Georgia Tech coach Paul Hewitt said he’s been telling people for a month that North Carolina, despite its recent struggles, is not a team anyone wants to face late in the season.
After watching his team beat up on the Tar Heels 68-51 on Tuesday night, he –- and the rest of the league -- might want to re-think that evaluation.
UNC (14-12, 3-8 in the ACC) yet again was turnover-prone (19 total, 15 in the first half), shot poorly (season-low 32.2 percent), and flirted with posting the worst margin defeat of the Roy Williams era for the third time in 34 days. (It lost by 21 points at Maryland on Feb. 7, and 19 points at Clemson on January 13.)
As it was, the Heels' 51 points marked the lowest output since Williams returned to Chapel Hill in 2003 -- worse than the 54 it managed against Duke last week.
As a result, the latest blowout means the Tar Heels would have to win their last five games to finish .500 in the ACC – usually the record that secures an NCAA at-large bid. But judging by their play at Alexander Memorial Coliseum, they may have to worry about the possibility of not winning another game at all.
"There's not a lot to say,'' Williams said. "I'm totally shocked, totally stunned by our performance in the first half. Mentally and physically we were somewhere, but it wasn't here for the basketball game.
"I told Paul when we got together, I said, 'I'm sorry. I think we drug your team down to a bad level in the second half.' I'm at a loss."
Georgia Tech (18-8, 6-6) tweaked it’s starting lineup, inserting freshman Glen Rice Jr. for struggling the struggling Mfon Udofia. But no matter who was on the floor, the Jackets dominated.
With 11:16 left in the first half, UNC junior Will Graves cut his team’s deficit to 17-14 with a 3-pointer. Then Tech ripped off a 21-4 run – during which point guard Larry Drew II was the only Tar Heel to make a field goal – to take a 38-18 lead. Senior forward Deon Thompson halted the run, briefly, with a bucket with 2:55 left. But his team didn’t manage another field goal for the rest of the half.
"The minute a team makes a run on us, if we're not able to respond to the run, we just shut down,'' said Drew, who was 2-for-8 with eight turnovers, three assists and seven points. " ... Coach will probably say that we quit out there, but maybe if shots aren't going in, or if we're turning the ball over, after a missed shot or a turnover, instead of responding to it with a good play, it has a smothering effect for us sometimes, it just keeps happening, keeps happening, keeps happening. Other teams, they capitalize on that."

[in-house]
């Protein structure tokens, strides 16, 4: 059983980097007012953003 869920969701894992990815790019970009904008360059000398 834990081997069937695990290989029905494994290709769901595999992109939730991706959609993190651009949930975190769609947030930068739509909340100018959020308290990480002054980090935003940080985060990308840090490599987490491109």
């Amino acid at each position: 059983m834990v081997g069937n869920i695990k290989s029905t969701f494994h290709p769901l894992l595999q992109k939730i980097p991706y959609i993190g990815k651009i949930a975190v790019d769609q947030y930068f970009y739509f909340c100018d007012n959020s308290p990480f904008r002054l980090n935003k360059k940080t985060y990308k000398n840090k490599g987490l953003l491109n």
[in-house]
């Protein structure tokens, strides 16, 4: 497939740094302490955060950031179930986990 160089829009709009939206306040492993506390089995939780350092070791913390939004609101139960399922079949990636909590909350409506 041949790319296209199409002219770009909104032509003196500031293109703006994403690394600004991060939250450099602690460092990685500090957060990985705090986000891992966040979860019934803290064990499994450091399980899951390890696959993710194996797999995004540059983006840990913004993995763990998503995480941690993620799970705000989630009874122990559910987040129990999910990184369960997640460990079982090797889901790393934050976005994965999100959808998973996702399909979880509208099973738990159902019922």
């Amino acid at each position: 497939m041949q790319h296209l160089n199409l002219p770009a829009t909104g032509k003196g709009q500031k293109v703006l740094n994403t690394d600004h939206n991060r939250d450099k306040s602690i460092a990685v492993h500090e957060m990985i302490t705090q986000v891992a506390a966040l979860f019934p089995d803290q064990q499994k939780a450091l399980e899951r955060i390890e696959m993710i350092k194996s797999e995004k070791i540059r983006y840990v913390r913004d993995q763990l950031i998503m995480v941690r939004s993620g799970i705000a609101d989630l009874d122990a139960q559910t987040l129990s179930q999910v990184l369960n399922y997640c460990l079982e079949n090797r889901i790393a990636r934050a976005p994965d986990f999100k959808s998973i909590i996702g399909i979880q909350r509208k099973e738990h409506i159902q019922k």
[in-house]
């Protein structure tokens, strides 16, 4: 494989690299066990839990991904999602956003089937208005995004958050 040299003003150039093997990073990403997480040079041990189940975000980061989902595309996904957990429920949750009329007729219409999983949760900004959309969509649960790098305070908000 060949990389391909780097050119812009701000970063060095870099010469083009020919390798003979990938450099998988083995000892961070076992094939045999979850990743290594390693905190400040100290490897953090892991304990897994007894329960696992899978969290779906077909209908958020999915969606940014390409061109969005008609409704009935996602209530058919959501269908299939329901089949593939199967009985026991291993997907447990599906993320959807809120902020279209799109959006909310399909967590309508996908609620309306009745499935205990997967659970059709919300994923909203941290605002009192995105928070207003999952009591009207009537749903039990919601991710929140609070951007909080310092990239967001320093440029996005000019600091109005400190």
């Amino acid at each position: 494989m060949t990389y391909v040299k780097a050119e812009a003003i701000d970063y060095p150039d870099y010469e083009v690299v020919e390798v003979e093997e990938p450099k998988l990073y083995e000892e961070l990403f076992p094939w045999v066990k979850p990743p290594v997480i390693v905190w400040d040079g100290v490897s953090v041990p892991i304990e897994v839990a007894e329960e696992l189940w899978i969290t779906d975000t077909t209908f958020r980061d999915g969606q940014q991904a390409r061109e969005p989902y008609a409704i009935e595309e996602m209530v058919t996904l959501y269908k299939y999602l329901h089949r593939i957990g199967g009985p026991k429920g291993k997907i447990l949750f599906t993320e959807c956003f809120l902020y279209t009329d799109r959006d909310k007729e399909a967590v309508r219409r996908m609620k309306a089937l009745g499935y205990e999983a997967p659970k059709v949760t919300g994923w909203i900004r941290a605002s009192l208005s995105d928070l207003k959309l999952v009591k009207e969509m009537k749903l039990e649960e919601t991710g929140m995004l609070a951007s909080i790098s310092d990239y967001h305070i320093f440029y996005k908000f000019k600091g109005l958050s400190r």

Carolina shot 22.6 percent in the first half, another low for the Williams era, and trailed 41-21 at halftime. It marked the worst scoring half for UNC this season, surpassing the 27 it scored – in both halves – against the Blue Devils last week.
UNC, which battled back from a 26-5 Yellow Jackets run when these two teams played last month, didn’t have the firepower to do it again.
With forward Ed Davis, Travis Wear and Tyler Zeller all out with injuries, Tech’s big men pushed the Tar Heels around. Thompson led the Tar Heels with 17 points, but Derrick Favors (13 points, nine rebounds) and Gani Lawal (nine points, 11 rebounds) helped out-rebound the Tar Heels by five, and outscored them 14-5 on second-chance points.
The win halted Georgia Tech’s two-game losing streak, and marked the first time the Yellow Jackets have swept UNC in the regular season since 1996.
"We just didn't do a good job of trying to work together out there on the court; we tried to do a lot on our own,'' said UNC senior Marcus Ginyard, who was 0-for-2 in 17 minutes. "And we weren't very successful, didn't shoot the ball very well, and didn't help each other out."